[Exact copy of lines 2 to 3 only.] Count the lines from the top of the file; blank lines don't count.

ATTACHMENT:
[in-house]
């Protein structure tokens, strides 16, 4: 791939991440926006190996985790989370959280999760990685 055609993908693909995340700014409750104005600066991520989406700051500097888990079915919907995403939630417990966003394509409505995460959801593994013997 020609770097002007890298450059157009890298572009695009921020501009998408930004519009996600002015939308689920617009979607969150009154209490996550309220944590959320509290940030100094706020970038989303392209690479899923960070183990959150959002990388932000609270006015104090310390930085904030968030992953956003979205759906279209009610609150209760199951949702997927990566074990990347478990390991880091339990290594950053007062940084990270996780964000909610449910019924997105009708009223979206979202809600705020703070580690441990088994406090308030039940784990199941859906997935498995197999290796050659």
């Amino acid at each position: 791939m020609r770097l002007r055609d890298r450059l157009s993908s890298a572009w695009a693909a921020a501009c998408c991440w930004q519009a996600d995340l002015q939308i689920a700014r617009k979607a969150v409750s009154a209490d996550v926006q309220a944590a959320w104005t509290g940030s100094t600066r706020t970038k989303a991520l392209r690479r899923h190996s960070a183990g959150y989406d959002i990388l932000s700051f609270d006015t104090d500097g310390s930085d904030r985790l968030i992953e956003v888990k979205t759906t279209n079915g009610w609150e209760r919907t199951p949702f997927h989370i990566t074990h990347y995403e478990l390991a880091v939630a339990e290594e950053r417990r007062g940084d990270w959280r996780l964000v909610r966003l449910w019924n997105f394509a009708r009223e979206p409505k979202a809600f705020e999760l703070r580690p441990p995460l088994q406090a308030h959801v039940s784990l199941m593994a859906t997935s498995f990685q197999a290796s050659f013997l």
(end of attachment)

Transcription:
């Protein structure tokens, strides 16, 4: 791939991440926006190996985790989370959280999760990685 055609993908693909995340700014409750104005600066991520989406700051500097888990079915919907995403939630417990966003394509409505995460959801593994013997 020609770097002007890298450059157009890298572009695009921020501009998408930004519009996600002015939308689920617009979607969150009154209490996550309220944590959320509290940030100094706020970038989303392209690479899923960070183990959150959002990388932000609270006015104090310390930085904030968030992953956003979205759906279209009610609150209760199951949702997927990566074990990347478990390991880091339990290594950053007062940084990270996780964000909610449910019924997105009708009223979206979202809600705020703070580690441990088994406090308030039940784990199941859906997935498995197999290796050659």
């Amino acid at each position: 791939m020609r770097l002007r055609d890298r450059l157009s993908s890298a572009w695009a693909a921020a501009c998408c991440w930004q519009a996600d995340l002015q939308i689920a700014r617009k979607a969150v409750s009154a209490d996550v926006q309220a944590a959320w104005t509290g940030s100094t600066r706020t970038k989303a991520l392209r690479r899923h190996s960070a183990g959150y989406d959002i990388l932000s700051f609270d006015t104090d500097g310390s930085d904030r985790l968030i992953e956003v888990k979205t759906t279209n079915g009610w609150e209760r919907t199951p949702f997927h989370i990566t074990h990347y995403e478990l390991a880091v939630a339990e290594e950053r417990r007062g940084d990270w959280r996780l964000v909610r966003l449910w019924n997105f394509a009708r009223e979206p409505k979202a809600f705020e999760l703070r580690p441990p995460l088994q406090a308030h959801v039940s784990l199941m593994a859906t997935s498995f990685q197999a290796s050659f013997l």